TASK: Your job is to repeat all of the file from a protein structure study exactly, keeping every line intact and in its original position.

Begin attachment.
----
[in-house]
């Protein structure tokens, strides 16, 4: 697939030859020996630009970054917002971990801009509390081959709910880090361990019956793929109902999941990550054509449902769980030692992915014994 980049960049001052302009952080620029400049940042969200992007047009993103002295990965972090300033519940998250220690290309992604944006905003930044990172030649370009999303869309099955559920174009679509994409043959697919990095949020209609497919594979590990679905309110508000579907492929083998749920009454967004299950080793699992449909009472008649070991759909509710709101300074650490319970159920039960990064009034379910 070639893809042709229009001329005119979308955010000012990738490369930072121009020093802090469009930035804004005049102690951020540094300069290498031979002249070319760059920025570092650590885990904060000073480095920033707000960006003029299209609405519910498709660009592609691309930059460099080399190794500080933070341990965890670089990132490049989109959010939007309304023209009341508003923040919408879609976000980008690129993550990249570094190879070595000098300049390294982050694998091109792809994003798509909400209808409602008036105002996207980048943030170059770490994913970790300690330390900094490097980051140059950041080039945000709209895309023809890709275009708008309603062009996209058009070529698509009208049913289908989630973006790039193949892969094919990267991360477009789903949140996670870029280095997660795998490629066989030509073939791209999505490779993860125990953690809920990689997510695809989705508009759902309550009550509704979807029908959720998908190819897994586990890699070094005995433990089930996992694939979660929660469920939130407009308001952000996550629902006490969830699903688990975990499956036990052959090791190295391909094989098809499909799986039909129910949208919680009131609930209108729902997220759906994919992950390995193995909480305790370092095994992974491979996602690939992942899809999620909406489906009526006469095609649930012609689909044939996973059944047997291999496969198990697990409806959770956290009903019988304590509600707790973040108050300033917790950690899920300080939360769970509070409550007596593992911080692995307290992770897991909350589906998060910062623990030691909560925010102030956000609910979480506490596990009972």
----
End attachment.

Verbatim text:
[in-house]
């Protein structure tokens, strides 16, 4: 697939030859020996630009970054917002971990801009509390081959709910880090361990019956793929109902999941990550054509449902769980030692992915014994 980049960049001052302009952080620029400049940042969200992007047009993103002295990965972090300033519940998250220690290309992604944006905003930044990172030649370009999303869309099955559920174009679509994409043959697919990095949020209609497919594979590990679905309110508000579907492929083998749920009454967004299950080793699992449909009472008649070991759909509710709101300074650490319970159920039960990064009034379910 070639893809042709229009001329005119979308955010000012990738490369930072121009020093802090469009930035804004005049102690951020540094300069290498031979002249070319760059920025570092650590885990904060000073480095920033707000960006003029299209609405519910498709660009592609691309930059460099080399190794500080933070341990965890670089990132490049989109959010939007309304023209009341508003923040919408879609976000980008690129993550990249570094190879070595000098300049390294982050694998091109792809994003798509909400209808409602008036105002996207980048943030170059770490994913970790300690330390900094490097980051140059950041080039945000709209895309023809890709275009708008309603062009996209058009070529698509009208049913289908989630973006790039193949892969094919990267991360477009789903949140996670870029280095997660795998490629066989030509073939791209999505490779993860125990953690809920990689997510695809989705508009759902309550009550509704979807029908959720998908190819897994586990890699070094005995433990089930996992694939979660929660469920939130407009308001952000996550629902006490969830699903688990975990499956036990052959090791190295391909094989098809499909799986039909129910949208919680009131609930209108729902997220759906994919992950390995193995909480305790370092095994992974491979996602690939992942899809999620909406489906009526006469095609649930012609689909044939996973059944047997291999496969198990697990409806959770956290009903019988304590509600707790973040108050300033917790950690899920300080939360769970509070409550007596593992911080692995307290992770897991909350589906998060910062623990030691909560925010102030956000609910979480506490596990009972």